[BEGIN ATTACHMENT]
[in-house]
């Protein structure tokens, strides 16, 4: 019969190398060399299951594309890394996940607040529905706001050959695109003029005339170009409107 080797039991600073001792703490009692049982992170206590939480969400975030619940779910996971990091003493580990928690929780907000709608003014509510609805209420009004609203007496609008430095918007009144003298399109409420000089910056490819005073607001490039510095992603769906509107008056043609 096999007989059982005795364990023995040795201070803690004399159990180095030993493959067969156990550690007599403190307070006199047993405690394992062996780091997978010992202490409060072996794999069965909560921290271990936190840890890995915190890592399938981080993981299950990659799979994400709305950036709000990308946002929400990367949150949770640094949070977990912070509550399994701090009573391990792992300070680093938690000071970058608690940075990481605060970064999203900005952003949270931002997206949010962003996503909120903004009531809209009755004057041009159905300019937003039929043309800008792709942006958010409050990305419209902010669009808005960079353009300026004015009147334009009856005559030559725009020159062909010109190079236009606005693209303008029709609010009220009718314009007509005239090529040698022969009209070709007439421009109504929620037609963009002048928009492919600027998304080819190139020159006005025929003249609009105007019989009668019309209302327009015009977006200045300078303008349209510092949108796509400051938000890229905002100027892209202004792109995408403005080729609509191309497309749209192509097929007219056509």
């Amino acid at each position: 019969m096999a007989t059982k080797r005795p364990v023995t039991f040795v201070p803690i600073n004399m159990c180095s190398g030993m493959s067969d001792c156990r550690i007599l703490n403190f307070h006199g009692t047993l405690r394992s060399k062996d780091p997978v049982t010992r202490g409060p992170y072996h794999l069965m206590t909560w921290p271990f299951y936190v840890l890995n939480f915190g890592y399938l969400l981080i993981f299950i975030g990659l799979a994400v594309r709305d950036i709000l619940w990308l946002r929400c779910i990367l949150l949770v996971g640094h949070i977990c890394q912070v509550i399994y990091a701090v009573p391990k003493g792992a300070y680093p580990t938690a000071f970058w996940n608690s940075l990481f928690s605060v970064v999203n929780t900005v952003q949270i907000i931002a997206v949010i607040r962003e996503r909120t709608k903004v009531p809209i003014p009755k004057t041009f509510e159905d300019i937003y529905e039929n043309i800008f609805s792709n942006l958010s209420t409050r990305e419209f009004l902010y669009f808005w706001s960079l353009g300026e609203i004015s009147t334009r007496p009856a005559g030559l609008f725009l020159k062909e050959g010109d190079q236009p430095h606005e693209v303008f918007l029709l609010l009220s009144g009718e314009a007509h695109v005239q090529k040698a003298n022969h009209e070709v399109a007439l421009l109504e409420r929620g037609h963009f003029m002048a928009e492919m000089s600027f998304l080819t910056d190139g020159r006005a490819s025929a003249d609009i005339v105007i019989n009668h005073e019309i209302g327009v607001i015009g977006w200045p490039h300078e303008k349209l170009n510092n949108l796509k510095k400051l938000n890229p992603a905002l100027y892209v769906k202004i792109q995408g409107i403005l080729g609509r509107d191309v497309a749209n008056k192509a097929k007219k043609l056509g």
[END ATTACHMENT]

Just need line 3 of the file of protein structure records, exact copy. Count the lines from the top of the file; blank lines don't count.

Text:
């Amino acid at each position: 019969m096999a007989t059982k080797r005795p364990v023995t039991f040795v201070p803690i600073n004399m159990c180095s190398g030993m493959s067969d001792c156990r550690i007599l703490n403190f307070h006199g009692t047993l405690r394992s060399k062996d780091p997978v049982t010992r202490g409060p992170y072996h794999l069965m206590t909560w921290p271990f299951y936190v840890l890995n939480f915190g890592y399938l969400l981080i993981f299950i975030g990659l799979a994400v594309r709305d950036i709000l619940w990308l946002r929400c779910i990367l949150l949770v996971g640094h949070i977990c890394q912070v509550i399994y990091a701090v009573p391990k003493g792992a300070y680093p580990t938690a000071f970058w996940n608690s940075l990481f928690s605060v970064v999203n929780t900005v952003q949270i907000i931002a997206v949010i607040r962003e996503r909120t709608k903004v009531p809209i003014p009755k004057t041009f509510e159905d300019i937003y529905e039929n043309i800008f609805s792709n942006l958010s209420t409050r990305e419209f009004l902010y669009f808005w706001s960079l353009g300026e609203i004015s009147t334009r007496p009856a005559g030559l609008f725009l020159k062909e050959g010109d190079q236009p430095h606005e693209v303008f918007l029709l609010l009220s009144g009718e314009a007509h695109v005239q090529k040698a003298n022969h009209e070709v399109a007439l421009l109504e409420r929620g037609h963009f003029m002048a928009e492919m000089s600027f998304l080819t910056d190139g020159r006005a490819s025929a003249d609009i005339v105007i019989n009668h005073e019309i209302g327009v607001i015009g977006w200045p490039h300078e303008k349209l170009n510092n949108l796509k510095k400051l938000n890229p992603a905002l100027y892209v769906k202004i792109q995408g409107i403005l080729g609509r509107d191309v497309a749209n008056k192509a097929k007219k043609l056509g």